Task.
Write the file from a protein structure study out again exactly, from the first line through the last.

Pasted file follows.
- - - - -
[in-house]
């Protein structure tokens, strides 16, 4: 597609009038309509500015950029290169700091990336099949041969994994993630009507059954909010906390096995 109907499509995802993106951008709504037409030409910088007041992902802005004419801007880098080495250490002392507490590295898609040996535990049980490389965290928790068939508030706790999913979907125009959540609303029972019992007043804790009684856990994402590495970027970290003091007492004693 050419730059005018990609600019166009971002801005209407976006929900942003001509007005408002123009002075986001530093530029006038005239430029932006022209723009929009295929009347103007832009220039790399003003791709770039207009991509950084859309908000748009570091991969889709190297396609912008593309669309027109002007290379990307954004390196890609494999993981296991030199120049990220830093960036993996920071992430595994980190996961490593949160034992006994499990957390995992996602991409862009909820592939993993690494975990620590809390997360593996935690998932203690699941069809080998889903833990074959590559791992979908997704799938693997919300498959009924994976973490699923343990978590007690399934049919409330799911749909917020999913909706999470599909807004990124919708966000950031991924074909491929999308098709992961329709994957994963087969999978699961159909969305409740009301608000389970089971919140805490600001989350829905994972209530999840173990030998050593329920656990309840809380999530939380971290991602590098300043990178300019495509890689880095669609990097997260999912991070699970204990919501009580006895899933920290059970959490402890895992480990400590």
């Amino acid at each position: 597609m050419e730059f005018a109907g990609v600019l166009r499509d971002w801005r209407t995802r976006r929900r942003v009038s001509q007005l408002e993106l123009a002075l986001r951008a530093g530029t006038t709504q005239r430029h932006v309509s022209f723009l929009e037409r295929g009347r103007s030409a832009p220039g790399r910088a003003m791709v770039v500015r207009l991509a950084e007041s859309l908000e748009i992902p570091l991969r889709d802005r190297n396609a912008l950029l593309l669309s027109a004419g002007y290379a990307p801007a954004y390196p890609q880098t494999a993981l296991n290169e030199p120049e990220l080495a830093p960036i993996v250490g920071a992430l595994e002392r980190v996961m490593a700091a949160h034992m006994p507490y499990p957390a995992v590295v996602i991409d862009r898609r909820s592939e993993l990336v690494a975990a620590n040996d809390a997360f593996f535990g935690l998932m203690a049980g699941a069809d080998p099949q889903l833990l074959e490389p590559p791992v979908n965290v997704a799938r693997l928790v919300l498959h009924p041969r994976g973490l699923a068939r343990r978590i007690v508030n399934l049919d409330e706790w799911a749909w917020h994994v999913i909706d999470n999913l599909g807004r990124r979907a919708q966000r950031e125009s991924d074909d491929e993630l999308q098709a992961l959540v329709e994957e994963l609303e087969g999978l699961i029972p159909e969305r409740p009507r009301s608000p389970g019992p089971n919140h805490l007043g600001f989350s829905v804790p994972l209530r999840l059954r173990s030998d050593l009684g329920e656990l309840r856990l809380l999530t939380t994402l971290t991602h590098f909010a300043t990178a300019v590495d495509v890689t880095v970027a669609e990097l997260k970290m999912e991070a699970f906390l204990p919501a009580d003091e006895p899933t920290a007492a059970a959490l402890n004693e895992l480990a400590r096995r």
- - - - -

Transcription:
[in-house]
């Protein structure tokens, strides 16, 4: 597609009038309509500015950029290169700091990336099949041969994994993630009507059954909010906390096995 109907499509995802993106951008709504037409030409910088007041992902802005004419801007880098080495250490002392507490590295898609040996535990049980490389965290928790068939508030706790999913979907125009959540609303029972019992007043804790009684856990994402590495970027970290003091007492004693 050419730059005018990609600019166009971002801005209407976006929900942003001509007005408002123009002075986001530093530029006038005239430029932006022209723009929009295929009347103007832009220039790399003003791709770039207009991509950084859309908000748009570091991969889709190297396609912008593309669309027109002007290379990307954004390196890609494999993981296991030199120049990220830093960036993996920071992430595994980190996961490593949160034992006994499990957390995992996602991409862009909820592939993993690494975990620590809390997360593996935690998932203690699941069809080998889903833990074959590559791992979908997704799938693997919300498959009924994976973490699923343990978590007690399934049919409330799911749909917020999913909706999470599909807004990124919708966000950031991924074909491929999308098709992961329709994957994963087969999978699961159909969305409740009301608000389970089971919140805490600001989350829905994972209530999840173990030998050593329920656990309840809380999530939380971290991602590098300043990178300019495509890689880095669609990097997260999912991070699970204990919501009580006895899933920290059970959490402890895992480990400590």
């Amino acid at each position: 597609m050419e730059f005018a109907g990609v600019l166009r499509d971002w801005r209407t995802r976006r929900r942003v009038s001509q007005l408002e993106l123009a002075l986001r951008a530093g530029t006038t709504q005239r430029h932006v309509s022209f723009l929009e037409r295929g009347r103007s030409a832009p220039g790399r910088a003003m791709v770039v500015r207009l991509a950084e007041s859309l908000e748009i992902p570091l991969r889709d802005r190297n396609a912008l950029l593309l669309s027109a004419g002007y290379a990307p801007a954004y390196p890609q880098t494999a993981l296991n290169e030199p120049e990220l080495a830093p960036i993996v250490g920071a992430l595994e002392r980190v996961m490593a700091a949160h034992m006994p507490y499990p957390a995992v590295v996602i991409d862009r898609r909820s592939e993993l990336v690494a975990a620590n040996d809390a997360f593996f535990g935690l998932m203690a049980g699941a069809d080998p099949q889903l833990l074959e490389p590559p791992v979908n965290v997704a799938r693997l928790v919300l498959h009924p041969r994976g973490l699923a068939r343990r978590i007690v508030n399934l049919d409330e706790w799911a749909w917020h994994v999913i909706d999470n999913l599909g807004r990124r979907a919708q966000r950031e125009s991924d074909d491929e993630l999308q098709a992961l959540v329709e994957e994963l609303e087969g999978l699961i029972p159909e969305r409740p009507r009301s608000p389970g019992p089971n919140h805490l007043g600001f989350s829905v804790p994972l209530r999840l059954r173990s030998d050593l009684g329920e656990l309840r856990l809380l999530t939380t994402l971290t991602h590098f909010a300043t990178a300019v590495d495509v890689t880095v970027a669609e990097l997260k970290m999912e991070a699970f906390l204990p919501a009580d003091e006895p899933t920290a007492a059970a959490l402890n004693e895992l480990a400590r096995r």